Debunking Old School Dog Myths

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There are so many myths regarding pets, and it can be difficult to know what is factual and what is misinformation. In this blog, we will cover and debunk some commonly misunderstood dog myths involving pet care.

My Dog is Too Young for Grooming

This is a dog myth that we hear many times a week. We recommend bringing your puppy in for their first grooming session when they are around eight weeks old. However, we do not recommend giving a puppy a haircut until they are at least six months old

Getting your puppy groomed early and often is the best way to set your pup up for success. Read this blog to learn more about why we suggest bringing in your puppy for grooming at eight weeks old, along with tips for how to prepare them and reduce their anxiety before their first appointment.

Want to learn more about grooming frequency for adult dogs? Check out this blog for our recommendations based on your dog’s breed.

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Grooming Doodles

Many Doodle breeders advise owners to not get their dogs groomed until they are 6 months or even a year old. If you wait this long, your dog will be terrified of the local grooming salon. Getting your puppy groomed early and often is the best way to set your pup up for success. 

“You’ll ruin a Doodle’s coat if you groom them too early” – this is a complete myth. Your dog’s coat will not be damaged. Do not be surprised if the hair that grows back after shaving a puppy coat is less soft and fluffy as before, however. This is completely normal, and is a result of your Doodle puppy transitioning away from their puppy coat.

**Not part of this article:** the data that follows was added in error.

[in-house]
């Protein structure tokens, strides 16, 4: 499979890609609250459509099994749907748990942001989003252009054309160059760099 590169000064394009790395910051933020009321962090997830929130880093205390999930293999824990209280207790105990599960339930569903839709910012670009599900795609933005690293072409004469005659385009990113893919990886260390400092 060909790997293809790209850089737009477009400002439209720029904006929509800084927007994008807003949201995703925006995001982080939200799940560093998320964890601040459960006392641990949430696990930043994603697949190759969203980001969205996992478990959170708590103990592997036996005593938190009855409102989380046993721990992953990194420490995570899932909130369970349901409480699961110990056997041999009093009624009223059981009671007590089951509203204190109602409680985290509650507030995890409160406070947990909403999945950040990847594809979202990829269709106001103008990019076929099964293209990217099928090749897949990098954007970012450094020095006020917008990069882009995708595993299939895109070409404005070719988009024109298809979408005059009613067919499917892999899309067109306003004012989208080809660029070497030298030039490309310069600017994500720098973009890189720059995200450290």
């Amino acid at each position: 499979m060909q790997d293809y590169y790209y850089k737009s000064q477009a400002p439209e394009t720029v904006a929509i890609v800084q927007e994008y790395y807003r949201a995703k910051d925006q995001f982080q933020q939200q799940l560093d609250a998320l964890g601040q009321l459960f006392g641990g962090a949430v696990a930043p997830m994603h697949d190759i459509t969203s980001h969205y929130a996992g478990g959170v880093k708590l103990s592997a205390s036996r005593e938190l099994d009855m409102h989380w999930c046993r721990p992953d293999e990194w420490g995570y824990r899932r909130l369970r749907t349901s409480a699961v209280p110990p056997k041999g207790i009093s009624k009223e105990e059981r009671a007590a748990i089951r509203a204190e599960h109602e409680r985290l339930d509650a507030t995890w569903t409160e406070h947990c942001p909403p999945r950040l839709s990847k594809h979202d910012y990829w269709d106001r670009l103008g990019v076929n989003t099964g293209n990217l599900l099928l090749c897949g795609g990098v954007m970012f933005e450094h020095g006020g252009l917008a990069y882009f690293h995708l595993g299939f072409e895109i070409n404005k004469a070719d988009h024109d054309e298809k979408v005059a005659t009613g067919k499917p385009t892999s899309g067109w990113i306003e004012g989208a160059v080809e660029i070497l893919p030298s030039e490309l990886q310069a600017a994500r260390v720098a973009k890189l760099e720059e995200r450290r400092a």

The divide between Doodle owners and pet groomers: Many Doodle owners want groomers to stop making their dogs look like poodles, and groomers want Doodle owners to understand that their dogs need to be brushed and groomed more frequently than most other dog breeds. 

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A Wet Nose Means Your Dog is Healthy

A dog’s nose doesn’t necessarily need to be wet to be healthy. Dogs with dry noses can be healthy as well, while sick dogs can also have wet noses. Your dog’s nose temperature and moistness can be indicators of their activity level, environment and other factors, not necessarily indicators of your dog’s health. 

When checking your pet’s nose, ensure it is not cracked. A dry, cracked nose can be painful and could also indicate other issues. Read this blog for more on dry, cracked noses.

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Garlic Prevents Dog Fleas

The simple answer to this is no, garlic will not prevent your dog from getting fleas. Unfortunately the only way to effectively prevent your pet from becoming infested with fleas is to use a systemic flea preventative from your veterinarian. 

It is true that in large quantities garlic can repel fleas. Mint is also a great repellent, as fleas hate the scent. There are also several shampoos that have a mint or eucalyptus base that can assist in repelling fleas.  

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Dogs Only See in Black and White

It is an old wives’ tale that dogs only see in black and white. Dogs can see in color. They see mostly in the blue spectrum, but can see other colors as well.

While human eyes have three types of cones, dogs only have two types of cones. This prevents them from seeing the full spectrum of colors most humans see. Instead, a dog’s vision is similar to a person who is red-green color blind – they can discern blue and yellow, though red items will appear gray or brown.

Other interesting facts about canine eyes: dogs have better night vision due to their larger lens, corneal surface and reflective membrane. A dog’s vision is also a bit blurry, and they see in less detail than humans. For more on the science behind canine vision, view this article by the American Kennel Club.

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Dogs Need all Hair in their Ears Completely Plucked Out

Long-coated dogs grow hair inside of their ear canal. Some veterinarians and pet groomers believe that all hair should be plucked from the canal to prevent ear infections, while some believe it’s better to leave hair in the ears to keep moisture out and prevent ear infections.

Either way, the goal is to prevent ear infections. The best option is to pluck about half of the hair and gently clean with a pet safe ear cleaner. Your dog groomer can also shave some of the hair out of the ears to avoid any unnecessary pain. 

Not sure whether your dog’s ear hair should be plucked? Ask your veterinarian or local dog groomer for advice based on your pet’s specific breed and condition.